Should we all just work part time?

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Those who work part time are either in the fortunate position of not requiring a full-time role; they can only find part-time work; or circumstances require it. But what if that’s why everyone did?

Jennifer Nadelsky is a Canadian professor, fellow of the Institute for Social Justice, and believes that we should all work between 12 and 30 hours a week with no-one working the typical 35-40 hours that most people in the developed world work.

Before you start thinking how nice it would be to have all that extra free time to indulge your passions just hold on… the other part of the professor’s idea is that we all also do 12 to 30 hours of unpaid care work too.

With her social justice credentials, you would expect Professor Nadelsky’s plan to come from a point of fairness and balance. It would mean, she says, full employment and better diversity.

She also suggests that those who undertake care work – and this could be as simple as looking after their own children while their partner works – learn valuable social and practical skills that can also benefit their paid employment.

Speaking to Professor Nadelsky said that working long hours is making employees unproductive: “The growing stress on employees costs businesses a huge amount in missed days of work, poor attention etc.”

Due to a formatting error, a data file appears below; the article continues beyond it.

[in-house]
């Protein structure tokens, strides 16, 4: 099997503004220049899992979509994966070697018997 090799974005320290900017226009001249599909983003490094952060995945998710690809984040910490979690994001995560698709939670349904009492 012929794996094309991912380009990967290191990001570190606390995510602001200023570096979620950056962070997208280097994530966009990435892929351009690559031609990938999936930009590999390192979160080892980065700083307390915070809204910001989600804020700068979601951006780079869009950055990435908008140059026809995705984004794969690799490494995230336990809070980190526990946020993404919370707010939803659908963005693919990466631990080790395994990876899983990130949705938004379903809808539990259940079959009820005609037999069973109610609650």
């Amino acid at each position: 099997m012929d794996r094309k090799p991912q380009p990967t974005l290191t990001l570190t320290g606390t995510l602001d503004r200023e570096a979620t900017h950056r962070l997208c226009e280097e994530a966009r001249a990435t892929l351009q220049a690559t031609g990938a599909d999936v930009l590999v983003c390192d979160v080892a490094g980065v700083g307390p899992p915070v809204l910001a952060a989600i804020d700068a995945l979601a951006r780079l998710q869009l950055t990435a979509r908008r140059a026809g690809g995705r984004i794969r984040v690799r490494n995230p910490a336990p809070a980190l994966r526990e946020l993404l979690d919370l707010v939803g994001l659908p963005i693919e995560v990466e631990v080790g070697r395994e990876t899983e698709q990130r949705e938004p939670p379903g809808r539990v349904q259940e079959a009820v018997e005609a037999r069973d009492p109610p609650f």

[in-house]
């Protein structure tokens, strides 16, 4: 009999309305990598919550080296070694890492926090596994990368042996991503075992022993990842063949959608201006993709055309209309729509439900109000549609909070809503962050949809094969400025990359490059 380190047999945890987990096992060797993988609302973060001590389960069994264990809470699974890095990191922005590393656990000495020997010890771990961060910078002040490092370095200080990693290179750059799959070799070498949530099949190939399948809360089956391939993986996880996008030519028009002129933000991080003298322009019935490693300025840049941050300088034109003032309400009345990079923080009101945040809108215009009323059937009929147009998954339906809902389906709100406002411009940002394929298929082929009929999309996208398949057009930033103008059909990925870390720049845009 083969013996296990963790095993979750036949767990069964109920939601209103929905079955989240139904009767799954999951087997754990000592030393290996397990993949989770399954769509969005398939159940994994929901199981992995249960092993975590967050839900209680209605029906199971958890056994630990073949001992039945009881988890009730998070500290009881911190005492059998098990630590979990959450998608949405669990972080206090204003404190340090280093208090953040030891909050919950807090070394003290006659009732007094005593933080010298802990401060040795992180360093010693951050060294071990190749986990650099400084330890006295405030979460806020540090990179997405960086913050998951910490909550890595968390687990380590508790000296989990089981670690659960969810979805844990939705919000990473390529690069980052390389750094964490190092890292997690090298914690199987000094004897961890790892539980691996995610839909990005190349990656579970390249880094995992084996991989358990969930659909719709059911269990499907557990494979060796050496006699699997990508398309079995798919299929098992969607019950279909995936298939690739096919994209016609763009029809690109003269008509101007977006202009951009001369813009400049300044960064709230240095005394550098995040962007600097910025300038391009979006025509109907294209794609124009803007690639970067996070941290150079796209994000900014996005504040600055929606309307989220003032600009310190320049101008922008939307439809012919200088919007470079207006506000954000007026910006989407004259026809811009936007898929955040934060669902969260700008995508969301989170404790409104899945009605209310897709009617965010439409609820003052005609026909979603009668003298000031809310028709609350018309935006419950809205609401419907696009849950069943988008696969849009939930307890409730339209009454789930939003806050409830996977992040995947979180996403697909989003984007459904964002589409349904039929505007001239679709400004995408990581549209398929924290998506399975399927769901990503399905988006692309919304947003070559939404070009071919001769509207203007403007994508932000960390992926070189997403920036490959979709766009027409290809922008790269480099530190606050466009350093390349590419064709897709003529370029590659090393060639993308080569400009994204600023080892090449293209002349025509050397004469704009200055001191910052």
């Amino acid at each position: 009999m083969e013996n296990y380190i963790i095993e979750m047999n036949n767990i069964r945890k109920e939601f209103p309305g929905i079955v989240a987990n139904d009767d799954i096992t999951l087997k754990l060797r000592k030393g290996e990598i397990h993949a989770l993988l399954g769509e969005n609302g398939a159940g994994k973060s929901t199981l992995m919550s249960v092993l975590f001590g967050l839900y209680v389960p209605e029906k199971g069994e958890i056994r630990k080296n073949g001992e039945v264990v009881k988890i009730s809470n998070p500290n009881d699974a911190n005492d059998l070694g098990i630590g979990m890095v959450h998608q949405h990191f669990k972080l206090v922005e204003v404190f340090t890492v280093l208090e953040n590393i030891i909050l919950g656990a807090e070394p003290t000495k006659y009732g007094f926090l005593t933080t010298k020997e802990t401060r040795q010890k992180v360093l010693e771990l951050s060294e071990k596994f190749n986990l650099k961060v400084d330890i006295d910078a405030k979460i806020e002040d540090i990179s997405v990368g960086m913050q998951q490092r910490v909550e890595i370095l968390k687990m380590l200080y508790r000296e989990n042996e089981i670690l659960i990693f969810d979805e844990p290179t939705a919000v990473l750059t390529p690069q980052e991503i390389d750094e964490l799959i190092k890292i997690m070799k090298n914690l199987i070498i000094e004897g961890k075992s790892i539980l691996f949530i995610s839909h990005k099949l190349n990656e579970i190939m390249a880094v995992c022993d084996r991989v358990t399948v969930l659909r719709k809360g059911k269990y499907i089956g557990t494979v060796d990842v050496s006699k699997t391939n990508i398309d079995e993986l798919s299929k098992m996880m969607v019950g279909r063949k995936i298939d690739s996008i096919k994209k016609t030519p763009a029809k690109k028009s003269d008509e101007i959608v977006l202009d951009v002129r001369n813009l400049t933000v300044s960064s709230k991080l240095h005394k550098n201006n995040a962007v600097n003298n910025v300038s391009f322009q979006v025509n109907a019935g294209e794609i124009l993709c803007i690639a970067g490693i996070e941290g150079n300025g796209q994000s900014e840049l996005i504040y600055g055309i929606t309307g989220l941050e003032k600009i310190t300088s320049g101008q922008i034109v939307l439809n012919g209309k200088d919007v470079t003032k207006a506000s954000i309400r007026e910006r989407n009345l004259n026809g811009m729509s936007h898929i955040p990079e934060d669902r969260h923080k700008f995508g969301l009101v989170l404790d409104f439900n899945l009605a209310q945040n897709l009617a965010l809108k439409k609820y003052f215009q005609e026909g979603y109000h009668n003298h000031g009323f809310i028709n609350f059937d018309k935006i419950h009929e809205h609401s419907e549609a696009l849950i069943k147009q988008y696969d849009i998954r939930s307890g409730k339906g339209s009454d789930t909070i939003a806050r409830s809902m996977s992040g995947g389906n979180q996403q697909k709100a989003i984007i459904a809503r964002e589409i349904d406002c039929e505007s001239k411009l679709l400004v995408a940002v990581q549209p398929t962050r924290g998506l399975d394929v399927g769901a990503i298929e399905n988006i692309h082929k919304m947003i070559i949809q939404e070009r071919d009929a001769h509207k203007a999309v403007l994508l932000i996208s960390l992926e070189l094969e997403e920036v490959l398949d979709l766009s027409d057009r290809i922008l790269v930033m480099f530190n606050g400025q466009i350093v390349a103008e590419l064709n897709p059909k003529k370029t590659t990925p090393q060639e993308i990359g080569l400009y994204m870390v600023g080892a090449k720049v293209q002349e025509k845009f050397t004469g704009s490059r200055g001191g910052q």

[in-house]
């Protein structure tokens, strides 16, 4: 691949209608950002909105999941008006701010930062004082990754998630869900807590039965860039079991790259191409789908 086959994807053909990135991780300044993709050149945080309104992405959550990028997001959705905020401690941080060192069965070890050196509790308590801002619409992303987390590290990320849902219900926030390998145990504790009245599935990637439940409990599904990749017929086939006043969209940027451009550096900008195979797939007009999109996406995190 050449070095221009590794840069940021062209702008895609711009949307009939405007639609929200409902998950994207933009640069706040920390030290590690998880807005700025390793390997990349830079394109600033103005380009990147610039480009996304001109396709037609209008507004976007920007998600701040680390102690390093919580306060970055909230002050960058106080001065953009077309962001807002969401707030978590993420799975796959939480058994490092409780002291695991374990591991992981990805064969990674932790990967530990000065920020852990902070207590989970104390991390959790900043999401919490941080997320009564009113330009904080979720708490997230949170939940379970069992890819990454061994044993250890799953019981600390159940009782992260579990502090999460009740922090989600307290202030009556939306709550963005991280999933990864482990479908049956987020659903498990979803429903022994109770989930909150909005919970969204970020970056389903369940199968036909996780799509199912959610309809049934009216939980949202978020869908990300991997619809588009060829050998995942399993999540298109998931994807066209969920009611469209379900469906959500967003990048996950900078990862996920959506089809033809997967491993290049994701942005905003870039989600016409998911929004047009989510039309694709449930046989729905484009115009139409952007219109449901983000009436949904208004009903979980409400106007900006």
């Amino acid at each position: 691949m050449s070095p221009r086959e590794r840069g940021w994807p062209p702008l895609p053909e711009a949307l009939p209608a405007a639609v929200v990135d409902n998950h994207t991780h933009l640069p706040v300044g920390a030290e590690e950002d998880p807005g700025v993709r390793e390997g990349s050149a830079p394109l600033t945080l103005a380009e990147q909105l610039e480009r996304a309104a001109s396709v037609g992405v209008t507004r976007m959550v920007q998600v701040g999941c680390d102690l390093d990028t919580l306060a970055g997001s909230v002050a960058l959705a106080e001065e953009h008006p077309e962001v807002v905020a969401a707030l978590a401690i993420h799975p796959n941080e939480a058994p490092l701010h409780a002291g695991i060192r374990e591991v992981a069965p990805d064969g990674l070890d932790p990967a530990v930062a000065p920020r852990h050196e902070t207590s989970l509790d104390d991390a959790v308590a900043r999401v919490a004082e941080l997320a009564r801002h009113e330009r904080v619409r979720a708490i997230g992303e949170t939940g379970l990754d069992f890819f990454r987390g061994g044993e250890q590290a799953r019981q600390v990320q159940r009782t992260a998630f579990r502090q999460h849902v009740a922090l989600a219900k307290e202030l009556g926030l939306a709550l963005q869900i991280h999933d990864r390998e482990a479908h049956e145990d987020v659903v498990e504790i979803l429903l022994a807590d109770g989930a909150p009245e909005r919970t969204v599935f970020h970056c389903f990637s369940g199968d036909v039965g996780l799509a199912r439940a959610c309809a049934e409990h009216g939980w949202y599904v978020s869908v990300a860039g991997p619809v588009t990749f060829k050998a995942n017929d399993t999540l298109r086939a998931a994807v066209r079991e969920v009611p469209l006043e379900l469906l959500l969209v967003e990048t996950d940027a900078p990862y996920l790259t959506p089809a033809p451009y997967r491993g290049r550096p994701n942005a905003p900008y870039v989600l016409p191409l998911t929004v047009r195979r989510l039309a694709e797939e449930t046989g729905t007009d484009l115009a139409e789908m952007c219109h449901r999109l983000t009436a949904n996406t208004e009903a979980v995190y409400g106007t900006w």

While there may be some great benefits to be gained from the plan, making it work across the board could prove tricky. Although some employees would welcome the flexibility of part time and with childcare costs removed may even balance the books, single people without children may not see any benefit – just a halved pay cheque.

For employers though, the professor’s views on productivity of part-time staff is interesting. While flexibility to work part-time, especially for those with children, is widespread, further investigation may show that an entirely part-time workforce within individual organizations could be the future.
  • Mal on 2015-09-01 10:32:47 PM

    I am in agreement with Professor Nedelsky's suggestion. For parents with young children as well as those who have to take care of elderly parents, it would help them not only to balance life but improve the quality of life for all. It would be interesting to compare studies on the quality of life of families when there was only one parent working to today's lifestyle where both parents have to work to make ends meet. Also, if there is part time work for both parents it would equate to one parent working and yet both male and female will have equal opportunity to raise children or take care of elderly and at the same time have a career.

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